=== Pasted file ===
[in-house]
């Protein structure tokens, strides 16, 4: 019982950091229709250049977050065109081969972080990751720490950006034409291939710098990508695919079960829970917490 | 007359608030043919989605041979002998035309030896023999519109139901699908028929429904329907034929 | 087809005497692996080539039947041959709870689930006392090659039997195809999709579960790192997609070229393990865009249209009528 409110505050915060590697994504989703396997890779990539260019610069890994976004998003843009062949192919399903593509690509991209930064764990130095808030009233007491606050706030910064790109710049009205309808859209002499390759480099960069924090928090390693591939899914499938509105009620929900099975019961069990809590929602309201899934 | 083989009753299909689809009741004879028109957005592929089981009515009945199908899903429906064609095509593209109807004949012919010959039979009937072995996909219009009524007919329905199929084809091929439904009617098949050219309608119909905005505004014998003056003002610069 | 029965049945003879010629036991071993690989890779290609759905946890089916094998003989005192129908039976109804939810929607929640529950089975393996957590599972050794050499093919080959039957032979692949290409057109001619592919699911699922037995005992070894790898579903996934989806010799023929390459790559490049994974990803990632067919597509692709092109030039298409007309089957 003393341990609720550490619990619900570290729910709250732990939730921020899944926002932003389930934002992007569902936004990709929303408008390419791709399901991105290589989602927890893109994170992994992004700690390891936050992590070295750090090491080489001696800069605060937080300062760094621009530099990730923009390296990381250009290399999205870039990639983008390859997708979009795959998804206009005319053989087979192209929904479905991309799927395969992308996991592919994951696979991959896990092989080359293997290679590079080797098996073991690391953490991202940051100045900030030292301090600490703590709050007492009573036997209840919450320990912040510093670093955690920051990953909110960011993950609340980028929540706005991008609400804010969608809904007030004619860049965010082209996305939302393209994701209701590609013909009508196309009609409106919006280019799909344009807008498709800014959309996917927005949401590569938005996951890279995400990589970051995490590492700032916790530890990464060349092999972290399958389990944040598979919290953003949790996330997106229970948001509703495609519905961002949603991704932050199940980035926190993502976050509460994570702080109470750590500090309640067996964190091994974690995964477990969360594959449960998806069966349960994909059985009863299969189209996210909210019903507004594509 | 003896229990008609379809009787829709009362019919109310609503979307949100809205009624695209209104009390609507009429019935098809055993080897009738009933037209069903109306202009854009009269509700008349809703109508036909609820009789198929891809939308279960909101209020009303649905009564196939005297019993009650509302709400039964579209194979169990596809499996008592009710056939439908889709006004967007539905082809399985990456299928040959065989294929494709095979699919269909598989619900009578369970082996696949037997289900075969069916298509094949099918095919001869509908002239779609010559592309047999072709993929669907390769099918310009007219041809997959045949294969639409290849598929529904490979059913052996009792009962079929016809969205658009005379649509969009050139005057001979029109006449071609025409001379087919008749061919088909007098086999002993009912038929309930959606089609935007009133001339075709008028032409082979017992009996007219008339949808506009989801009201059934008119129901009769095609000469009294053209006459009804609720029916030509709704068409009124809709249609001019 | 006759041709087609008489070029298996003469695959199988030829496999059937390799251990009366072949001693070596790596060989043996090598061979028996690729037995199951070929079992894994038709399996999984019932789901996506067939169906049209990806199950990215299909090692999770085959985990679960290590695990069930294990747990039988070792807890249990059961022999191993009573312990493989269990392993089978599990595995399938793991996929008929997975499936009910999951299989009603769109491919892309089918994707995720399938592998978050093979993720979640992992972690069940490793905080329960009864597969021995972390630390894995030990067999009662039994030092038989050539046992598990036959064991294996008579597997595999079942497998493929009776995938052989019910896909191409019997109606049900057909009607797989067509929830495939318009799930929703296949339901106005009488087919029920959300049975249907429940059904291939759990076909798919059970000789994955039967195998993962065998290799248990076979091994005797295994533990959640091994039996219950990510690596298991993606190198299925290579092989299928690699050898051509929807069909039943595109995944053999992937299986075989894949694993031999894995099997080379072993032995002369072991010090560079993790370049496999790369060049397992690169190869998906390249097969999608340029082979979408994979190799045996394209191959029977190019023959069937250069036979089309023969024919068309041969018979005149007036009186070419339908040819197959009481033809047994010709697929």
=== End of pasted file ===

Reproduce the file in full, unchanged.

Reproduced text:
[in-house]
């Protein structure tokens, strides 16, 4: 019982950091229709250049977050065109081969972080990751720490950006034409291939710098990508695919079960829970917490 | 007359608030043919989605041979002998035309030896023999519109139901699908028929429904329907034929 | 087809005497692996080539039947041959709870689930006392090659039997195809999709579960790192997609070229393990865009249209009528 409110505050915060590697994504989703396997890779990539260019610069890994976004998003843009062949192919399903593509690509991209930064764990130095808030009233007491606050706030910064790109710049009205309808859209002499390759480099960069924090928090390693591939899914499938509105009620929900099975019961069990809590929602309201899934 | 083989009753299909689809009741004879028109957005592929089981009515009945199908899903429906064609095509593209109807004949012919010959039979009937072995996909219009009524007919329905199929084809091929439904009617098949050219309608119909905005505004014998003056003002610069 | 029965049945003879010629036991071993690989890779290609759905946890089916094998003989005192129908039976109804939810929607929640529950089975393996957590599972050794050499093919080959039957032979692949290409057109001619592919699911699922037995005992070894790898579903996934989806010799023929390459790559490049994974990803990632067919597509692709092109030039298409007309089957 003393341990609720550490619990619900570290729910709250732990939730921020899944926002932003389930934002992007569902936004990709929303408008390419791709399901991105290589989602927890893109994170992994992004700690390891936050992590070295750090090491080489001696800069605060937080300062760094621009530099990730923009390296990381250009290399999205870039990639983008390859997708979009795959998804206009005319053989087979192209929904479905991309799927395969992308996991592919994951696979991959896990092989080359293997290679590079080797098996073991690391953490991202940051100045900030030292301090600490703590709050007492009573036997209840919450320990912040510093670093955690920051990953909110960011993950609340980028929540706005991008609400804010969608809904007030004619860049965010082209996305939302393209994701209701590609013909009508196309009609409106919006280019799909344009807008498709800014959309996917927005949401590569938005996951890279995400990589970051995490590492700032916790530890990464060349092999972290399958389990944040598979919290953003949790996330997106229970948001509703495609519905961002949603991704932050199940980035926190993502976050509460994570702080109470750590500090309640067996964190091994974690995964477990969360594959449960998806069966349960994909059985009863299969189209996210909210019903507004594509 | 003896229990008609379809009787829709009362019919109310609503979307949100809205009624695209209104009390609507009429019935098809055993080897009738009933037209069903109306202009854009009269509700008349809703109508036909609820009789198929891809939308279960909101209020009303649905009564196939005297019993009650509302709400039964579209194979169990596809499996008592009710056939439908889709006004967007539905082809399985990456299928040959065989294929494709095979699919269909598989619900009578369970082996696949037997289900075969069916298509094949099918095919001869509908002239779609010559592309047999072709993929669907390769099918310009007219041809997959045949294969639409290849598929529904490979059913052996009792009962079929016809969205658009005379649509969009050139005057001979029109006449071609025409001379087919008749061919088909007098086999002993009912038929309930959606089609935007009133001339075709008028032409082979017992009996007219008339949808506009989801009201059934008119129901009769095609000469009294053209006459009804609720029916030509709704068409009124809709249609001019 | 006759041709087609008489070029298996003469695959199988030829496999059937390799251990009366072949001693070596790596060989043996090598061979028996690729037995199951070929079992894994038709399996999984019932789901996506067939169906049209990806199950990215299909090692999770085959985990679960290590695990069930294990747990039988070792807890249990059961022999191993009573312990493989269990392993089978599990595995399938793991996929008929997975499936009910999951299989009603769109491919892309089918994707995720399938592998978050093979993720979640992992972690069940490793905080329960009864597969021995972390630390894995030990067999009662039994030092038989050539046992598990036959064991294996008579597997595999079942497998493929009776995938052989019910896909191409019997109606049900057909009607797989067509929830495939318009799930929703296949339901106005009488087919029920959300049975249907429940059904291939759990076909798919059970000789994955039967195998993962065998290799248990076979091994005797295994533990959640091994039996219950990510690596298991993606190198299925290579092989299928690699050898051509929807069909039943595109995944053999992937299986075989894949694993031999894995099997080379072993032995002369072991010090560079993790370049496999790369060049397992690169190869998906390249097969999608340029082979979408994979190799045996394209191959029977190019023959069937250069036979089309023969024919068309041969018979005149007036009186070419339908040819197959009481033809047994010709697929």